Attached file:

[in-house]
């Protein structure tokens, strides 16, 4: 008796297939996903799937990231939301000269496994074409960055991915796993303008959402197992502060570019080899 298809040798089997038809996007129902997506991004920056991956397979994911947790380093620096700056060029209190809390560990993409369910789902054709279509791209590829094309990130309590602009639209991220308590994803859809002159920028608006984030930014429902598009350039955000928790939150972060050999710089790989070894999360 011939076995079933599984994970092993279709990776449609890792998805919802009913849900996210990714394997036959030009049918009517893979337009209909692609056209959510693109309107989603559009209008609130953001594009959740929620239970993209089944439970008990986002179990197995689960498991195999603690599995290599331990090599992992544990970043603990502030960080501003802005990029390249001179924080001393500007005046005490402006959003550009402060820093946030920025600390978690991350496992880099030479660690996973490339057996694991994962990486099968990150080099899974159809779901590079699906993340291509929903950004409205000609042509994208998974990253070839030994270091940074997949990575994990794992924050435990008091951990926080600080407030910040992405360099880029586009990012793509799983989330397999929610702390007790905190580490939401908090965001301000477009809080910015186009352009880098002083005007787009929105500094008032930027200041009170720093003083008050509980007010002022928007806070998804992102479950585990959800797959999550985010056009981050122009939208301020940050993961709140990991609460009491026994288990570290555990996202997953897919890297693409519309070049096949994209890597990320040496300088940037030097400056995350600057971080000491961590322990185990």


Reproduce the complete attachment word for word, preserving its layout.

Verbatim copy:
[in-house]
């Protein structure tokens, strides 16, 4: 008796297939996903799937990231939301000269496994074409960055991915796993303008959402197992502060570019080899 298809040798089997038809996007129902997506991004920056991956397979994911947790380093620096700056060029209190809390560990993409369910789902054709279509791209590829094309990130309590602009639209991220308590994803859809002159920028608006984030930014429902598009350039955000928790939150972060050999710089790989070894999360 011939076995079933599984994970092993279709990776449609890792998805919802009913849900996210990714394997036959030009049918009517893979337009209909692609056209959510693109309107989603559009209008609130953001594009959740929620239970993209089944439970008990986002179990197995689960498991195999603690599995290599331990090599992992544990970043603990502030960080501003802005990029390249001179924080001393500007005046005490402006959003550009402060820093946030920025600390978690991350496992880099030479660690996973490339057996694991994962990486099968990150080099899974159809779901590079699906993340291509929903950004409205000609042509994208998974990253070839030994270091940074997949990575994990794992924050435990008091951990926080600080407030910040992405360099880029586009990012793509799983989330397999929610702390007790905190580490939401908090965001301000477009809080910015186009352009880098002083005007787009929105500094008032930027200041009170720093003083008050509980007010002022928007806070998804992102479950585990959800797959999550985010056009981050122009939208301020940050993961709140990991609460009491026994288990570290555990996202997953897919890297693409519309070049096949994209890597990320040496300088940037030097400056995350600057971080000491961590322990185990």